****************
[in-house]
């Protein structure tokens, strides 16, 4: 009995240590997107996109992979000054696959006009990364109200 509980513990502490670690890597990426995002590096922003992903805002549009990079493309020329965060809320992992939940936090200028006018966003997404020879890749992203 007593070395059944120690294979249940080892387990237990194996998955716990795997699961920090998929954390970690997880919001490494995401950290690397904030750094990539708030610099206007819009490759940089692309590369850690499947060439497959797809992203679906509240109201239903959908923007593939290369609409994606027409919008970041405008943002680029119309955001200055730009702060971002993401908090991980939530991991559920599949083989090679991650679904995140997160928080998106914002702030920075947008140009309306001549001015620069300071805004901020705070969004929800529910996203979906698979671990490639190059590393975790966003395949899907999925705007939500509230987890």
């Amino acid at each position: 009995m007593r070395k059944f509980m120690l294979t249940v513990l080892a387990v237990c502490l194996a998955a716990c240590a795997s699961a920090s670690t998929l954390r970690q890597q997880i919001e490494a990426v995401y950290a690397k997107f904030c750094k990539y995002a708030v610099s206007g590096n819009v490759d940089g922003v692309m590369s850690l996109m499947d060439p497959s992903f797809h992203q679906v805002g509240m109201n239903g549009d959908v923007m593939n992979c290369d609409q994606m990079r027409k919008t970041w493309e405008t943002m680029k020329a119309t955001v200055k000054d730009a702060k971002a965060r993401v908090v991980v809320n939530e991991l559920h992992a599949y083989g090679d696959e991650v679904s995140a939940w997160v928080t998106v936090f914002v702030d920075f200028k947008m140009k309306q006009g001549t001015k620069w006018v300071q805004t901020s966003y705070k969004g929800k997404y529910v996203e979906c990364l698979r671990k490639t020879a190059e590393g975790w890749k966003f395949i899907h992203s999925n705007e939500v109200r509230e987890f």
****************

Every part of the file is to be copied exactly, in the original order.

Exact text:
[in-house]
């Protein structure tokens, strides 16, 4: 009995240590997107996109992979000054696959006009990364109200 509980513990502490670690890597990426995002590096922003992903805002549009990079493309020329965060809320992992939940936090200028006018966003997404020879890749992203 007593070395059944120690294979249940080892387990237990194996998955716990795997699961920090998929954390970690997880919001490494995401950290690397904030750094990539708030610099206007819009490759940089692309590369850690499947060439497959797809992203679906509240109201239903959908923007593939290369609409994606027409919008970041405008943002680029119309955001200055730009702060971002993401908090991980939530991991559920599949083989090679991650679904995140997160928080998106914002702030920075947008140009309306001549001015620069300071805004901020705070969004929800529910996203979906698979671990490639190059590393975790966003395949899907999925705007939500509230987890």
């Amino acid at each position: 009995m007593r070395k059944f509980m120690l294979t249940v513990l080892a387990v237990c502490l194996a998955a716990c240590a795997s699961a920090s670690t998929l954390r970690q890597q997880i919001e490494a990426v995401y950290a690397k997107f904030c750094k990539y995002a708030v610099s206007g590096n819009v490759d940089g922003v692309m590369s850690l996109m499947d060439p497959s992903f797809h992203q679906v805002g509240m109201n239903g549009d959908v923007m593939n992979c290369d609409q994606m990079r027409k919008t970041w493309e405008t943002m680029k020329a119309t955001v200055k000054d730009a702060k971002a965060r993401v908090v991980v809320n939530e991991l559920h992992a599949y083989g090679d696959e991650v679904s995140a939940w997160v928080t998106v936090f914002v702030d920075f200028k947008m140009k309306q006009g001549t001015k620069w006018v300071q805004t901020s966003y705070k969004g929800k997404y529910v996203e979906c990364l698979r671990k490639t020879a190059e590393g975790w890749k966003f395949i899907h992203s999925n705007e939500v109200r509230e987890f």